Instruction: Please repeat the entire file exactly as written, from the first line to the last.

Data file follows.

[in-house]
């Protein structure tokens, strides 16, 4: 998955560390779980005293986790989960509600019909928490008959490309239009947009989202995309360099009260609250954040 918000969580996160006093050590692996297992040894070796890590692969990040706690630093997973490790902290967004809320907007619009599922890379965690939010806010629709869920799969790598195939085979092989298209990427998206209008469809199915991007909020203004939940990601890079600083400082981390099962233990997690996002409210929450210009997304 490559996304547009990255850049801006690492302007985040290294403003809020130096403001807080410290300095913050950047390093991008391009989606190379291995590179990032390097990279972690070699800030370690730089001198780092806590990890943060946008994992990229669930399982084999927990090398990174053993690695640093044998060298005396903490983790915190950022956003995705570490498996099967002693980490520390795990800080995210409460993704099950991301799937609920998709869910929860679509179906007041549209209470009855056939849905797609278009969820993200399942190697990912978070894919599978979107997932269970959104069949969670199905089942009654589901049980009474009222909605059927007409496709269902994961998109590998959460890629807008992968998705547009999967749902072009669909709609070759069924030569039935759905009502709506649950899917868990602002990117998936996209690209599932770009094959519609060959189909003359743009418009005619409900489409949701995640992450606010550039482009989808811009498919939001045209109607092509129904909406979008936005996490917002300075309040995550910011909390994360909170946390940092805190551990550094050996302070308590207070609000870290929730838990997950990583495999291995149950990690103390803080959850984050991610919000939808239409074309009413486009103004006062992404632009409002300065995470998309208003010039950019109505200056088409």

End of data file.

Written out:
[in-house]
């Protein structure tokens, strides 16, 4: 998955560390779980005293986790989960509600019909928490008959490309239009947009989202995309360099009260609250954040 918000969580996160006093050590692996297992040894070796890590692969990040706690630093997973490790902290967004809320907007619009599922890379965690939010806010629709869920799969790598195939085979092989298209990427998206209008469809199915991007909020203004939940990601890079600083400082981390099962233990997690996002409210929450210009997304 490559996304547009990255850049801006690492302007985040290294403003809020130096403001807080410290300095913050950047390093991008391009989606190379291995590179990032390097990279972690070699800030370690730089001198780092806590990890943060946008994992990229669930399982084999927990090398990174053993690695640093044998060298005396903490983790915190950022956003995705570490498996099967002693980490520390795990800080995210409460993704099950991301799937609920998709869910929860679509179906007041549209209470009855056939849905797609278009969820993200399942190697990912978070894919599978979107997932269970959104069949969670199905089942009654589901049980009474009222909605059927007409496709269902994961998109590998959460890629807008992968998705547009999967749902072009669909709609070759069924030569039935759905009502709506649950899917868990602002990117998936996209690209599932770009094959519609060959189909003359743009418009005619409900489409949701995640992450606010550039482009989808811009498919939001045209109607092509129904909406979008936005996490917002300075309040995550910011909390994360909170946390940092805190551990550094050996302070308590207070609000870290929730838990997950990583495999291995149950990690103390803080959850984050991610919000939808239409074309009413486009103004006062992404632009409002300065995470998309208003010039950019109505200056088409």